In his written decision, Arbitrator Breen ordered the province to properly compensate all affected employees for September 30, 2021.
“As trade unionists, we strive to make reconciliation a tangible reality in our lives, in our workplaces, and through our collective agreements,” said Trent Snikkers.
On September 30th, also known as Truth and Reconciliation Day (TRD), we invite all union members to take time to remember the victims and survivors of residential schools. This day was proclaimed a statutory holiday by the Federal Government in 2021. At last, thanks to indigenous activism, public pressure, grievances made by CUPE locals and more, the New Brunswick government just proclaimed it a statutory holiday.
Last this week, it was revealed that New Brunswick’s government employee “shared-risk” pension plan failed to pay retired employees a full cost-of-living increase on retirement benefits. Vestcor – the corporation managing over $21 billion in public employee pension and other funds – cannot guarantee higher future payouts to compensate for the current shortfall.
“Retirees are being short-changed. On behalf of our retirees and current members, we are demanding that Finance Minister Ernie Steeves and Premier Blaine Higgs force Vestcor to open their books to the Auditor General,” said Steve Drost, President of CUPE NB.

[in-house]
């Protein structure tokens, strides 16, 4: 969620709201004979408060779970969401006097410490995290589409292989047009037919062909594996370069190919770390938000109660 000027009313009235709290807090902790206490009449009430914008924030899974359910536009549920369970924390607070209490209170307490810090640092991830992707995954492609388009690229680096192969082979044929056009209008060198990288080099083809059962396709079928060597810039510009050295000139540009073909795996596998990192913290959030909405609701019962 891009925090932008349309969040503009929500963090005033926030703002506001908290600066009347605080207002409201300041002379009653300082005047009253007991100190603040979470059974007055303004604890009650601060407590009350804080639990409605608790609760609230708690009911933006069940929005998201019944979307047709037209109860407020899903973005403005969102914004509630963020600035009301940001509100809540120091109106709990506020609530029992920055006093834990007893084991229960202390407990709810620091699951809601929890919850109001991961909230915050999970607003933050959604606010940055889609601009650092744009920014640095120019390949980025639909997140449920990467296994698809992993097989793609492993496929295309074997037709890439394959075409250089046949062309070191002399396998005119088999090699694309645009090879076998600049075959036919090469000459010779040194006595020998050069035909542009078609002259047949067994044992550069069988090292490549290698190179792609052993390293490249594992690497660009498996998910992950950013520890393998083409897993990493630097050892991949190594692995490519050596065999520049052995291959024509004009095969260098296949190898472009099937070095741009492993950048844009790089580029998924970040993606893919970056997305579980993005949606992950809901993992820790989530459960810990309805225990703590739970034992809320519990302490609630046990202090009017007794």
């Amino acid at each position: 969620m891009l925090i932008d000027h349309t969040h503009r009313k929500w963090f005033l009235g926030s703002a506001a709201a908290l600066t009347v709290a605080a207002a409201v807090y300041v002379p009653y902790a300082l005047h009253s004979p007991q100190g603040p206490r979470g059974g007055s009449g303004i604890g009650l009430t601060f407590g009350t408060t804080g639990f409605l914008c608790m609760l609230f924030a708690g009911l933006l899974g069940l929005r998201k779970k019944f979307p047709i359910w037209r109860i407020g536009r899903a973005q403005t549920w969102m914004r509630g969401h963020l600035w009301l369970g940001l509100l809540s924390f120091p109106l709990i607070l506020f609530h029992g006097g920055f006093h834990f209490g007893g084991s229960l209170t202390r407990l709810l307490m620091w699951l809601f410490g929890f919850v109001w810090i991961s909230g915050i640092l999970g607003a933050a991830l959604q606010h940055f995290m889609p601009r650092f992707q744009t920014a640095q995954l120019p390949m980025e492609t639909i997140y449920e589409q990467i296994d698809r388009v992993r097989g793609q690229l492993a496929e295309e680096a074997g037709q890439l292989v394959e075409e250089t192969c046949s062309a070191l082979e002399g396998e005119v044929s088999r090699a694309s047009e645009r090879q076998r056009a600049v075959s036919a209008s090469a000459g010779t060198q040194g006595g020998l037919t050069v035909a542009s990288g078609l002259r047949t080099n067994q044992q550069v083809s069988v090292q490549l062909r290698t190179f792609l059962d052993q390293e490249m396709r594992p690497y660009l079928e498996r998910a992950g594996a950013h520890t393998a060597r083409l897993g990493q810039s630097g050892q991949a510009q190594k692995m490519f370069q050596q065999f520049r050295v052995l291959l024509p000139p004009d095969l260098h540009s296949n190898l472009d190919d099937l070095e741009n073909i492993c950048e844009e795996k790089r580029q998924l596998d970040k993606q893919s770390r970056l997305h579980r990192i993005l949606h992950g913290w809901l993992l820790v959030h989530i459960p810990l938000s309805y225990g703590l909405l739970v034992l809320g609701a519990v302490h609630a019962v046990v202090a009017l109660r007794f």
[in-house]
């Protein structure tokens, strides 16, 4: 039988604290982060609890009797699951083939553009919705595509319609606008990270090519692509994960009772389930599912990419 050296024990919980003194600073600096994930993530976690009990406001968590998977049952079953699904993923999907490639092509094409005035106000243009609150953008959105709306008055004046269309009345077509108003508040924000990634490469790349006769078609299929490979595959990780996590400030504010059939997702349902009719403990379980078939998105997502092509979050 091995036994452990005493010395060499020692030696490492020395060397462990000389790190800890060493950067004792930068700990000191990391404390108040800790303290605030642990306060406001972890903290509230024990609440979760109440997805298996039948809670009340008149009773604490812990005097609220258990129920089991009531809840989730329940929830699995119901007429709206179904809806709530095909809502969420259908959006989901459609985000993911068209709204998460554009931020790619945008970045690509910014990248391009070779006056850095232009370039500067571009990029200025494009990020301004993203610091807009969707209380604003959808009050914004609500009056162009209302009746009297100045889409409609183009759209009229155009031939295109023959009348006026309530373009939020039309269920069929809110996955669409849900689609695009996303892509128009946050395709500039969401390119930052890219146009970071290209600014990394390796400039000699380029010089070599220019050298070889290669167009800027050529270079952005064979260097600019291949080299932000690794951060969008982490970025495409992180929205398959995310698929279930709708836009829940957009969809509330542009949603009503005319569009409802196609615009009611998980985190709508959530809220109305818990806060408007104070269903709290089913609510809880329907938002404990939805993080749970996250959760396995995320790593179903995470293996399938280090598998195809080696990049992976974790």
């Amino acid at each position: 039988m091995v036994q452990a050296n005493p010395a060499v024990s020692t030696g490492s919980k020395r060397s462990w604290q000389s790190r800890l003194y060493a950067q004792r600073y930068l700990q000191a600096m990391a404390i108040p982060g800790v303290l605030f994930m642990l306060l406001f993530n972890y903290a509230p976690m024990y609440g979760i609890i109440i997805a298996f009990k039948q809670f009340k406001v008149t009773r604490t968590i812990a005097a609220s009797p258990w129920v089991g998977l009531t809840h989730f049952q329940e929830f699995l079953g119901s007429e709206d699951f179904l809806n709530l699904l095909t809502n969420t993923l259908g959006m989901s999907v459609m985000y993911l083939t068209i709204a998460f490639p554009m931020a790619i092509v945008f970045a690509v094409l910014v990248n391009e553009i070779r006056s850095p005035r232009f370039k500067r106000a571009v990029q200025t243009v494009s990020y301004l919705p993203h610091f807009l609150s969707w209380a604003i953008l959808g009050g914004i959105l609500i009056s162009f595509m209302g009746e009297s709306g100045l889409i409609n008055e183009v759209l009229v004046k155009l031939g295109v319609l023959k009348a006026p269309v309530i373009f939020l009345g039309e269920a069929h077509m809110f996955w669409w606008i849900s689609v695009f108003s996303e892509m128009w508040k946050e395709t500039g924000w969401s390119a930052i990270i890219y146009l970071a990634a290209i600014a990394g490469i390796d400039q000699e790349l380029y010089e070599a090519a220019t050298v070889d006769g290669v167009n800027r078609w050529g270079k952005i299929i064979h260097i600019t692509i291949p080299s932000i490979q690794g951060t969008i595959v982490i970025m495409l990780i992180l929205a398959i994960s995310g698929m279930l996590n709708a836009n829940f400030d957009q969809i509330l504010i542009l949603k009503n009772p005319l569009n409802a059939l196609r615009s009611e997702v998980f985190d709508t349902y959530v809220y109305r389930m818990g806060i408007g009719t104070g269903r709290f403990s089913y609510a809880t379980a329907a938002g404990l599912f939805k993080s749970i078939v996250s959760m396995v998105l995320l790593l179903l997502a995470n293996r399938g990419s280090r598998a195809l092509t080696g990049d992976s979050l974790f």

In early 2021, Auditor General Kim Adair-MacPherson released a scathing report demonstrating a serious lack of transparency from Vestcor, which constrained her ability to do her job. As a watchdog for citizens, the Auditor General (AG) has the mandate to examine public accounts, including public sector pensions. “To this day, Vestcor still refuses to let the AG have access to the information needed so she can report instances of misuse of funds or mismanagement. This is more than suspicious,” said Drost.
Over the last 5 years, Vestcor has been criticized for giving lavish performance bonuses to its top managers, despite being among the lowest-performing investment management company in Canada. “Their recent failure to follow inflation is another clear-cut case that proves privatization of public services does not serve the citizens,” said Drost.
After a career in public service, CUPE members will have a very modest pension upon retirement. “With a defined-benefit plan, like most had before Higgs set up Vestcor after he dismantled the crown corporation that managed public service pensions, workers would have seen their pensions keep up with inflation. Workers’ wages and pensions – which are deferred wages – should at the very least keep up with inflation,” concluded Drost.
We wish to give thanks and recognize the exceptional work done by front-line workers. In the last 12 months, you, CUPE members, stood on the picket lines across the province to protect the public services New Brunswickers need and rely on.
On this Labour Day, we celebrate and embrace your solidarity which is the backbone of working-class action. It is with this spirit of unity among all workers that we must keep on fighting for good jobs, strengthen the worker’s movement and workers’ power.
This year, we have heard so many heartbreaking and concerning examples of staff shortages. The root cause of this – the shortage of good jobs in both the private and the public sector – is what we must tackle. It is our systems that are failing us, not the frontline workers: we are committed to protecting our public services for all New Brunswickers.